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Mark 08-05-2005 07:06 PM

Pond Cages
 
Dear All

My pond is rougly 2m x 3m. With some tall standing plants in the pond

We have a big problem with herons and other predators

My old hand built, net covered, wooden cage frame, 1m high, is nearing the
end of its life.

What do other people use to protect their fish?

I was looking at aluminium frames but they look expensive

I live in the uk. Any suggestions and advice will be much appreciated

Mark




[email protected] 09-05-2005 02:16 AM

I'd steer clear away from aluminum... from what I know, it can be toxic
to fish... for that matter, I'd stay away from anything metal (except
stainless steel)... If they're smaller fish.... try turning some black
plastic milk crates upside down in the pond (black camouflages better
than other colors), bore large holes in the sides if need-be.... weigh
them down with bricks, or even better... set some pots of aquatic
plants or lotuses/lilies upon them to keep them down. Aside from
that, you could buy a large black plastic stock tub from a
hardware/feed store and manually cut holes in the sides to accomodate
your fishes' comings and goings (and hidings).


Two and a Half 09-05-2005 10:45 AM

Most base element metals such as Aluminium and copper in water are totally
inert and they have no effect on any aquatic life in your pond. Unless
stainless steel is of a really high quality it will eventually rust,
resulting in iron oxide being leaked into your pond. This wont do your fish
much good as it can starve your pond of oxygen if large quantities are
present.

Also remember firstly fish are able to determine movement by reflection of
light on the pond surface and secondly they only have about a three minute
memory span. A heron will remain perfectly still for ages and will only wait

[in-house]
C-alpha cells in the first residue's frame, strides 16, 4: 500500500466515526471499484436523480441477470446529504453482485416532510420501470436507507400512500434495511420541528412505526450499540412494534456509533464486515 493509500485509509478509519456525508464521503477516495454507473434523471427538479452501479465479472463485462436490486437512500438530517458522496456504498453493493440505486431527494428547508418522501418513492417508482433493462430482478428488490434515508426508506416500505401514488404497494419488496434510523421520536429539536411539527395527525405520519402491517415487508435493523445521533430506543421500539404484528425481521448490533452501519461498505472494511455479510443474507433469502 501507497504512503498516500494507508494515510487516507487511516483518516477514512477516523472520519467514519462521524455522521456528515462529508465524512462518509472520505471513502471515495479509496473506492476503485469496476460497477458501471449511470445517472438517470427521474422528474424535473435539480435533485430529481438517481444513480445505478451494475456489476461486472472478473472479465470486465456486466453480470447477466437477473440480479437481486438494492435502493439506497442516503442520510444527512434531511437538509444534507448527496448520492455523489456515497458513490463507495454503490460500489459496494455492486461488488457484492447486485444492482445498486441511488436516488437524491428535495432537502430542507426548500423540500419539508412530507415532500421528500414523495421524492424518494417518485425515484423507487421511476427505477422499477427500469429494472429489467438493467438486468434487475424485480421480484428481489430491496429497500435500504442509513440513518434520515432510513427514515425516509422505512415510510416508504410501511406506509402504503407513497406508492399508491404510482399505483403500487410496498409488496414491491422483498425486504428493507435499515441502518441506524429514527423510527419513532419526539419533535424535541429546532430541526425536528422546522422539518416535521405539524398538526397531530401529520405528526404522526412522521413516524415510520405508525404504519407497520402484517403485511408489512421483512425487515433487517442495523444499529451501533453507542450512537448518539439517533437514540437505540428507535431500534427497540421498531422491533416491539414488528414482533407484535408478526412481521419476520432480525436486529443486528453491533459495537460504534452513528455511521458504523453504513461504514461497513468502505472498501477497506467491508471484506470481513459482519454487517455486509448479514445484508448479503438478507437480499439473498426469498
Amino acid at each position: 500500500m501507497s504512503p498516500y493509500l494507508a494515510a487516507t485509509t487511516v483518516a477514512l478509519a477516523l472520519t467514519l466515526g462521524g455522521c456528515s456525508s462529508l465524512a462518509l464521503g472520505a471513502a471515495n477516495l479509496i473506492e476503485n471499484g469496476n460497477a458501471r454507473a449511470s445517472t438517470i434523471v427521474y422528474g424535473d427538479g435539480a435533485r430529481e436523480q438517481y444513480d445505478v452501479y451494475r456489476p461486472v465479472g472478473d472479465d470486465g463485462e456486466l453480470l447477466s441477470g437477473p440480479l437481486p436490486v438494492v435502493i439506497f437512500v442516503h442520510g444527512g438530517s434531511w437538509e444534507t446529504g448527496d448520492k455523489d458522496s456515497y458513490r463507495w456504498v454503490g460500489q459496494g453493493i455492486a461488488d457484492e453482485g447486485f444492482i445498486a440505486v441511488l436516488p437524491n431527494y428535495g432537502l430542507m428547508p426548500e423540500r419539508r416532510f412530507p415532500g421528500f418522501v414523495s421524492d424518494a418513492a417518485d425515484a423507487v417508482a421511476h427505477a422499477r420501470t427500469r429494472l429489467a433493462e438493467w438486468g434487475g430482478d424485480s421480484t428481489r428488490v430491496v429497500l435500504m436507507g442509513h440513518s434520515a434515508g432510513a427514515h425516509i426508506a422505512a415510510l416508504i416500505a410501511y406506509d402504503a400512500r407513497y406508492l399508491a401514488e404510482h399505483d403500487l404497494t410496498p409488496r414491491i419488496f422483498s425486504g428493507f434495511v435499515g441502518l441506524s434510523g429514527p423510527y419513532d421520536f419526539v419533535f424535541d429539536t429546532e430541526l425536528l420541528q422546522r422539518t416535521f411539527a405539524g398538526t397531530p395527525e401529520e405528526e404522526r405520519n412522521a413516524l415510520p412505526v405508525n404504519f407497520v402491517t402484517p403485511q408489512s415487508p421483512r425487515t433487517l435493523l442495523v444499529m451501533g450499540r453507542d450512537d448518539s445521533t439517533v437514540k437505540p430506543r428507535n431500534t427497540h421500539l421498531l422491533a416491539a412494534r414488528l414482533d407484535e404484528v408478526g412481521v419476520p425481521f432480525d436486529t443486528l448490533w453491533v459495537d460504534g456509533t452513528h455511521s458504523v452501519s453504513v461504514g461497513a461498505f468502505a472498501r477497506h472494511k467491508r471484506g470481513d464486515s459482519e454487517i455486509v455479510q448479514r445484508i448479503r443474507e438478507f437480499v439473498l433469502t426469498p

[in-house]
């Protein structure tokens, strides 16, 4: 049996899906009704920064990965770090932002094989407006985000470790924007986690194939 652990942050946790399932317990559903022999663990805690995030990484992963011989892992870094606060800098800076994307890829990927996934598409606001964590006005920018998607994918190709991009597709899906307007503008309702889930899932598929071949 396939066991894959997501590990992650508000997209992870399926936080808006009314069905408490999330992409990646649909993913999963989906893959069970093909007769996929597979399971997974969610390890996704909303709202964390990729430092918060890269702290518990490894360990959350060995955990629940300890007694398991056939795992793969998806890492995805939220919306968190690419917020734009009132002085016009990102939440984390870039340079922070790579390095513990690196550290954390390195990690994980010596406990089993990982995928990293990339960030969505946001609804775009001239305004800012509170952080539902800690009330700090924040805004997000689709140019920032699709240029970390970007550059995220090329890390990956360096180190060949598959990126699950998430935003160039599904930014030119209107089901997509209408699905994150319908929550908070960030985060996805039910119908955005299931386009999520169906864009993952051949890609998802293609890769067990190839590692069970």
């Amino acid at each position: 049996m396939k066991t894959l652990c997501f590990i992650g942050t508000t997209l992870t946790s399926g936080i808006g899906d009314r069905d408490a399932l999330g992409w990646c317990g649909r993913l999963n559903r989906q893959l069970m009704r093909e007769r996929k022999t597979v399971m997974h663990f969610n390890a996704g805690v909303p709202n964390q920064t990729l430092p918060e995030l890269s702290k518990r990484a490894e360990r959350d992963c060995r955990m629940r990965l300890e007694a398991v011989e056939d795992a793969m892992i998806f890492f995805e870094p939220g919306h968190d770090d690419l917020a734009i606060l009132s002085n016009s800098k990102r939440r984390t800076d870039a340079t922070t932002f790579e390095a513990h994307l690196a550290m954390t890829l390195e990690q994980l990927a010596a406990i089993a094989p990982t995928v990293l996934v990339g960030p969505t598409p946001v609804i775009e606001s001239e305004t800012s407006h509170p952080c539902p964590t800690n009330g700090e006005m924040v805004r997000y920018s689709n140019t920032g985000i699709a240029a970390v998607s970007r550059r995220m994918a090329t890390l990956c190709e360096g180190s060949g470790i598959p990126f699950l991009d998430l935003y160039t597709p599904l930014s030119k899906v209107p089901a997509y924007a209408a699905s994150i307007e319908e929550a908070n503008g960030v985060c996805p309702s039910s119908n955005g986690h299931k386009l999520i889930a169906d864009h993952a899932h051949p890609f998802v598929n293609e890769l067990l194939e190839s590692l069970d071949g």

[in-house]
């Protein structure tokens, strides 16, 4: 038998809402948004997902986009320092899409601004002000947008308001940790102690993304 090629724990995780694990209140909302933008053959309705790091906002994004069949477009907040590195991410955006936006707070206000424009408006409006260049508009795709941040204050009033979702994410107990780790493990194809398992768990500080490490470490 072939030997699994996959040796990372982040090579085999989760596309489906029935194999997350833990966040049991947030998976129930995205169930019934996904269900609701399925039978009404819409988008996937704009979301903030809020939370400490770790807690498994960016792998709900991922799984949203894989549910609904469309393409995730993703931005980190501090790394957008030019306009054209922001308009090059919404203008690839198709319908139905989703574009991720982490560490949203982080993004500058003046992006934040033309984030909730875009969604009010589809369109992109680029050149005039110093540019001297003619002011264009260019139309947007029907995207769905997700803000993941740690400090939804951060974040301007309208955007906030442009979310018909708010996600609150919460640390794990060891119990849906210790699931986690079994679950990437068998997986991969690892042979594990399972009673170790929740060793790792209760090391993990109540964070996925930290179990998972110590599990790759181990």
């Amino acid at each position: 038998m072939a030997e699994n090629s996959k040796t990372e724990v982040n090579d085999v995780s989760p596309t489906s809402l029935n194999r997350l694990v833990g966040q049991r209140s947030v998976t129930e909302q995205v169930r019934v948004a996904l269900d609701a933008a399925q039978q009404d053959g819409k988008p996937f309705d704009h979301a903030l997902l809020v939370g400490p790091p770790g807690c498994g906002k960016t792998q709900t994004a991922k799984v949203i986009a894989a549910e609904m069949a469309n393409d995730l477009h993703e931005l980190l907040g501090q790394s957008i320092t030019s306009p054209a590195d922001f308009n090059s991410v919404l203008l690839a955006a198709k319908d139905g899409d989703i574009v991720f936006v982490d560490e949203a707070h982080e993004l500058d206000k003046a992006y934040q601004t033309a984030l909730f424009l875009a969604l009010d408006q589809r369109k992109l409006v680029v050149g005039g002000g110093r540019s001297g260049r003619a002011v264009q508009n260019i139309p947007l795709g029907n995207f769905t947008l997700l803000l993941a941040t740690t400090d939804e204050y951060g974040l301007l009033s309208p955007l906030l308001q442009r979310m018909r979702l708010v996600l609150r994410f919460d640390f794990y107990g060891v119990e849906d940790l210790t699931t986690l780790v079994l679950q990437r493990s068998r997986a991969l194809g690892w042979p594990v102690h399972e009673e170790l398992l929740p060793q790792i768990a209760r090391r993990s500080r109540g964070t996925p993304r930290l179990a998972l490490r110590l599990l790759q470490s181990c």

for the fish to re-emerge from their hiding place before catching his next
meal. I would surmise that unless the crate is at least 60cm below the
surface of the pond the heron will probably use it to perch on and gain his
next meal.

Craig

wrote in message
oups.com...
I'd steer clear away from aluminum... from what I know, it can be toxic
to fish... for that matter, I'd stay away from anything metal (except
stainless steel)... If they're smaller fish.... try turning some black
plastic milk crates upside down in the pond (black camouflages better
than other colors), bore large holes in the sides if need-be.... weigh
them down with bricks, or even better... set some pots of aquatic
plants or lotuses/lilies upon them to keep them down. Aside from
that, you could buy a large black plastic stock tub from a
hardware/feed store and manually cut holes in the sides to accomodate
your fishes' comings and goings (and hidings).




Glenn S. 09-05-2005 06:34 PM

wrote:
I'd steer clear away from aluminum... from what I know, it can be toxic
to fish... for that matter, I'd stay away from anything metal (except
stainless steel)... If they're smaller fish.... try turning some black
plastic milk crates upside down in the pond (black camouflages better
than other colors), bore large holes in the sides if need-be.... weigh
them down with bricks, or even better... set some pots of aquatic
plants or lotuses/lilies upon them to keep them down. Aside from